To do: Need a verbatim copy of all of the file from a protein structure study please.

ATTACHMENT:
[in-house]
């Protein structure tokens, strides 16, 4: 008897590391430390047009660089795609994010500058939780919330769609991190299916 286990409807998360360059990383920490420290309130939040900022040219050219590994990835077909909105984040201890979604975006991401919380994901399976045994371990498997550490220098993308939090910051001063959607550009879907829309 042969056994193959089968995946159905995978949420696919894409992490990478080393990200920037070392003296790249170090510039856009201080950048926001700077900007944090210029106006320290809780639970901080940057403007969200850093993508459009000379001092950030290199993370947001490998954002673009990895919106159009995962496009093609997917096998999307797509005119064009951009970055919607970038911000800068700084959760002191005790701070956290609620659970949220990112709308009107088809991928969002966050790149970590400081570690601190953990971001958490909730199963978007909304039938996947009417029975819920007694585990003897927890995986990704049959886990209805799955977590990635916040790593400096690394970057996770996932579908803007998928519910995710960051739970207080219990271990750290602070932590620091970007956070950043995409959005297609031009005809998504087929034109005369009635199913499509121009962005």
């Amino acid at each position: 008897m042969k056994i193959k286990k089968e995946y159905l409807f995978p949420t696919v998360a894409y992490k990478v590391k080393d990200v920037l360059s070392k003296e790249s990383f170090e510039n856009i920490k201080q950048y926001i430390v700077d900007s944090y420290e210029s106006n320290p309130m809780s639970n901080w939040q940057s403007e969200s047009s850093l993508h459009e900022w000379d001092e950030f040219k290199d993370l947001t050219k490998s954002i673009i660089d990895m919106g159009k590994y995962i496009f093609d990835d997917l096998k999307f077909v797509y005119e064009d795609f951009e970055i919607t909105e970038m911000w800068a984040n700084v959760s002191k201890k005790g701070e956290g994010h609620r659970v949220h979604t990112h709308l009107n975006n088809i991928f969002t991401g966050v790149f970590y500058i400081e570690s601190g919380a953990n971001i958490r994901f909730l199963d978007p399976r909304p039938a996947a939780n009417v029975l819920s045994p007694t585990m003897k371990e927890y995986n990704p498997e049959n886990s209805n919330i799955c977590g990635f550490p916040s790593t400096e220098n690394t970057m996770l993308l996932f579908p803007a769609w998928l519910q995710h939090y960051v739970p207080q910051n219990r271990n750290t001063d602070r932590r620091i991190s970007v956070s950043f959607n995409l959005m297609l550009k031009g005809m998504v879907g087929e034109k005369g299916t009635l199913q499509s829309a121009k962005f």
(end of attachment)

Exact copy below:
[in-house]
């Protein structure tokens, strides 16, 4: 008897590391430390047009660089795609994010500058939780919330769609991190299916 286990409807998360360059990383920490420290309130939040900022040219050219590994990835077909909105984040201890979604975006991401919380994901399976045994371990498997550490220098993308939090910051001063959607550009879907829309 042969056994193959089968995946159905995978949420696919894409992490990478080393990200920037070392003296790249170090510039856009201080950048926001700077900007944090210029106006320290809780639970901080940057403007969200850093993508459009000379001092950030290199993370947001490998954002673009990895919106159009995962496009093609997917096998999307797509005119064009951009970055919607970038911000800068700084959760002191005790701070956290609620659970949220990112709308009107088809991928969002966050790149970590400081570690601190953990971001958490909730199963978007909304039938996947009417029975819920007694585990003897927890995986990704049959886990209805799955977590990635916040790593400096690394970057996770996932579908803007998928519910995710960051739970207080219990271990750290602070932590620091970007956070950043995409959005297609031009005809998504087929034109005369009635199913499509121009962005």
């Amino acid at each position: 008897m042969k056994i193959k286990k089968e995946y159905l409807f995978p949420t696919v998360a894409y992490k990478v590391k080393d990200v920037l360059s070392k003296e790249s990383f170090e510039n856009i920490k201080q950048y926001i430390v700077d900007s944090y420290e210029s106006n320290p309130m809780s639970n901080w939040q940057s403007e969200s047009s850093l993508h459009e900022w000379d001092e950030f040219k290199d993370l947001t050219k490998s954002i673009i660089d990895m919106g159009k590994y995962i496009f093609d990835d997917l096998k999307f077909v797509y005119e064009d795609f951009e970055i919607t909105e970038m911000w800068a984040n700084v959760s002191k201890k005790g701070e956290g994010h609620r659970v949220h979604t990112h709308l009107n975006n088809i991928f969002t991401g966050v790149f970590y500058i400081e570690s601190g919380a953990n971001i958490r994901f909730l199963d978007p399976r909304p039938a996947a939780n009417v029975l819920s045994p007694t585990m003897k371990e927890y995986n990704p498997e049959n886990s209805n919330i799955c977590g990635f550490p916040s790593t400096e220098n690394t970057m996770l993308l996932f579908p803007a769609w998928l519910q995710h939090y960051v739970p207080q910051n219990r271990n750290t001063d602070r932590r620091i991190s970007v956070s950043f959607n995409l959005m297609l550009k031009g005809m998504v879907g087929e034109k005369g299916t009635l199913q499509s829309a121009k962005f």